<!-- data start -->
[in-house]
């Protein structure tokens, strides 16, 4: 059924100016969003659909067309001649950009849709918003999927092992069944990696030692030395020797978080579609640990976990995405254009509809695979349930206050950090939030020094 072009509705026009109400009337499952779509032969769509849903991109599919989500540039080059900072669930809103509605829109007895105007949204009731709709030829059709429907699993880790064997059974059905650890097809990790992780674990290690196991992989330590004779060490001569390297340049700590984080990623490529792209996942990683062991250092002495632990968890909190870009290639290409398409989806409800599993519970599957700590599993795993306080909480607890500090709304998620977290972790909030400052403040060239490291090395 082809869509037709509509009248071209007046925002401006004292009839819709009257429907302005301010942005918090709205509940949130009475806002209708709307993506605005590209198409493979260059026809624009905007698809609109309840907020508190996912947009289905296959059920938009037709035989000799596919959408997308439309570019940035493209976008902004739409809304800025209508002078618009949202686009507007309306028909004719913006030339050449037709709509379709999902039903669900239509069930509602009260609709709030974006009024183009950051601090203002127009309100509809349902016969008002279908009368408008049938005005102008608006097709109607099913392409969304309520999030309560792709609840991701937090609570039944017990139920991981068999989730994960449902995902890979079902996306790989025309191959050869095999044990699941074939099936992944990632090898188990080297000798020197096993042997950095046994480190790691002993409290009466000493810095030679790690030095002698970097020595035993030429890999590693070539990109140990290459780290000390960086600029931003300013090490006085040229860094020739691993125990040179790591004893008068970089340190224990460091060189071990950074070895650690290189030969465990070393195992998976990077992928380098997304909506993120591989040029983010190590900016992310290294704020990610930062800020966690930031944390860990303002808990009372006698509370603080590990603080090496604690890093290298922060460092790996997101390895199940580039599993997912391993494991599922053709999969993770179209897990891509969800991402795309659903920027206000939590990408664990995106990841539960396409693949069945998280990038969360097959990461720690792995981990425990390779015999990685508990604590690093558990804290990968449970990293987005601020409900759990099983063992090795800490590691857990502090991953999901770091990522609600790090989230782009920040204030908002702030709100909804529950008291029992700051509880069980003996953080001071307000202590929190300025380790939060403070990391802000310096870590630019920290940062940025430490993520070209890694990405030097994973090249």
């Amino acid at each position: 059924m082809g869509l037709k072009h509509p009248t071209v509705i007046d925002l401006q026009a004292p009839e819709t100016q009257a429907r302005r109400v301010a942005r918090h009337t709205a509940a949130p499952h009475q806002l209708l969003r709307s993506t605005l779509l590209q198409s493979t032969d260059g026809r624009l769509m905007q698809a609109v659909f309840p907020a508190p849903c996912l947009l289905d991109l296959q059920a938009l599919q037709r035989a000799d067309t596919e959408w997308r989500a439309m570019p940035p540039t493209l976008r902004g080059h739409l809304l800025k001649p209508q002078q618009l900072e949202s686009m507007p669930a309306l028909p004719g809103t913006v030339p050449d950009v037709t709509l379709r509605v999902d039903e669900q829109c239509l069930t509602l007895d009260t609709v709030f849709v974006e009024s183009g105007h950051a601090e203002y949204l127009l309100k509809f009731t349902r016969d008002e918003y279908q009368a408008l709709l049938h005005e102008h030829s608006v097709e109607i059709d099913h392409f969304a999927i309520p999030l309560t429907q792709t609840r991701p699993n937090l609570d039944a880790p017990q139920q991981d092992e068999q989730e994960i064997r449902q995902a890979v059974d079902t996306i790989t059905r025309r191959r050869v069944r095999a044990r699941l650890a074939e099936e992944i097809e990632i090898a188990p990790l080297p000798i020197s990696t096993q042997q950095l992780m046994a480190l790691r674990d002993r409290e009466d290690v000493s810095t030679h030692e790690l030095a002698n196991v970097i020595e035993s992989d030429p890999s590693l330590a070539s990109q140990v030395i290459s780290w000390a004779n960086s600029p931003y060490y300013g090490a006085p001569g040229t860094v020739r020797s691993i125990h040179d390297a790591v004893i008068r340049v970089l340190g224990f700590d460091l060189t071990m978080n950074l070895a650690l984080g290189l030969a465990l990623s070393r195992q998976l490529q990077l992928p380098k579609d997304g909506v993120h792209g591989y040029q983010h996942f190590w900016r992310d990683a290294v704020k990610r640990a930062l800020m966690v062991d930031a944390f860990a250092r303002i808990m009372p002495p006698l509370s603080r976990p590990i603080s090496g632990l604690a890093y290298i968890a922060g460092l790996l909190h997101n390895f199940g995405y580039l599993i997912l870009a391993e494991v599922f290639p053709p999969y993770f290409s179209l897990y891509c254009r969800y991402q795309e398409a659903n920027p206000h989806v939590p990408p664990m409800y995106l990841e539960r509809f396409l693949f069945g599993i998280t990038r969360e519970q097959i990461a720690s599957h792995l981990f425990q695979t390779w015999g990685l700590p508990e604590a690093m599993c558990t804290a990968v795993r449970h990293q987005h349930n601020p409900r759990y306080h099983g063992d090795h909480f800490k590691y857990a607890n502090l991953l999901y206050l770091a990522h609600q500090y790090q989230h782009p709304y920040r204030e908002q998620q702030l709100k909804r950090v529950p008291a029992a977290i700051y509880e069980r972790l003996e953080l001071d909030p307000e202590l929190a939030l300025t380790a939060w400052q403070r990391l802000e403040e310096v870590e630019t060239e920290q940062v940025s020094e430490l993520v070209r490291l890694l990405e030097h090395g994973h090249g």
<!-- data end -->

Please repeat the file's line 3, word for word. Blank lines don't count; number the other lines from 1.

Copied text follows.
């Amino acid at each position: 059924m082809g869509l037709k072009h509509p009248t071209v509705i007046d925002l401006q026009a004292p009839e819709t100016q009257a429907r302005r109400v301010a942005r918090h009337t709205a509940a949130p499952h009475q806002l209708l969003r709307s993506t605005l779509l590209q198409s493979t032969d260059g026809r624009l769509m905007q698809a609109v659909f309840p907020a508190p849903c996912l947009l289905d991109l296959q059920a938009l599919q037709r035989a000799d067309t596919e959408w997308r989500a439309m570019p940035p540039t493209l976008r902004g080059h739409l809304l800025k001649p209508q002078q618009l900072e949202s686009m507007p669930a309306l028909p004719g809103t913006v030339p050449d950009v037709t709509l379709r509605v999902d039903e669900q829109c239509l069930t509602l007895d009260t609709v709030f849709v974006e009024s183009g105007h950051a601090e203002y949204l127009l309100k509809f009731t349902r016969d008002e918003y279908q009368a408008l709709l049938h005005e102008h030829s608006v097709e109607i059709d099913h392409f969304a999927i309520p999030l309560t429907q792709t609840r991701p699993n937090l609570d039944a880790p017990q139920q991981d092992e068999q989730e994960i064997r449902q995902a890979v059974d079902t996306i790989t059905r025309r191959r050869v069944r095999a044990r699941l650890a074939e099936e992944i097809e990632i090898a188990p990790l080297p000798i020197s990696t096993q042997q950095l992780m046994a480190l790691r674990d002993r409290e009466d290690v000493s810095t030679h030692e790690l030095a002698n196991v970097i020595e035993s992989d030429p890999s590693l330590a070539s990109q140990v030395i290459s780290w000390a004779n960086s600029p931003y060490y300013g090490a006085p001569g040229t860094v020739r020797s691993i125990h040179d390297a790591v004893i008068r340049v970089l340190g224990f700590d460091l060189t071990m978080n950074l070895a650690l984080g290189l030969a465990l990623s070393r195992q998976l490529q990077l992928p380098k579609d997304g909506v993120h792209g591989y040029q983010h996942f190590w900016r992310d990683a290294v704020k990610r640990a930062l800020m966690v062991d930031a944390f860990a250092r303002i808990m009372p002495p006698l509370s603080r976990p590990i603080s090496g632990l604690a890093y290298i968890a922060g460092l790996l909190h997101n390895f199940g995405y580039l599993i997912l870009a391993e494991v599922f290639p053709p999969y993770f290409s179209l897990y891509c254009r969800y991402q795309e398409a659903n920027p206000h989806v939590p990408p664990m409800y995106l990841e539960r509809f396409l693949f069945g599993i998280t990038r969360e519970q097959i990461a720690s599957h792995l981990f425990q695979t390779w015999g990685l700590p508990e604590a690093m599993c558990t804290a990968v795993r449970h990293q987005h349930n601020p409900r759990y306080h099983g063992d090795h909480f800490k590691y857990a607890n502090l991953l999901y206050l770091a990522h609600q500090y790090q989230h782009p709304y920040r204030e908002q998620q702030l709100k909804r950090v529950p008291a029992a977290i700051y509880e069980r972790l003996e953080l001071d909030p307000e202590l929190a939030l300025t380790a939060w400052q403070r990391l802000e403040e310096v870590e630019t060239e920290q940062v940025s020094e430490l993520v070209r490291l890694l990405e030097h090395g994973h090249g």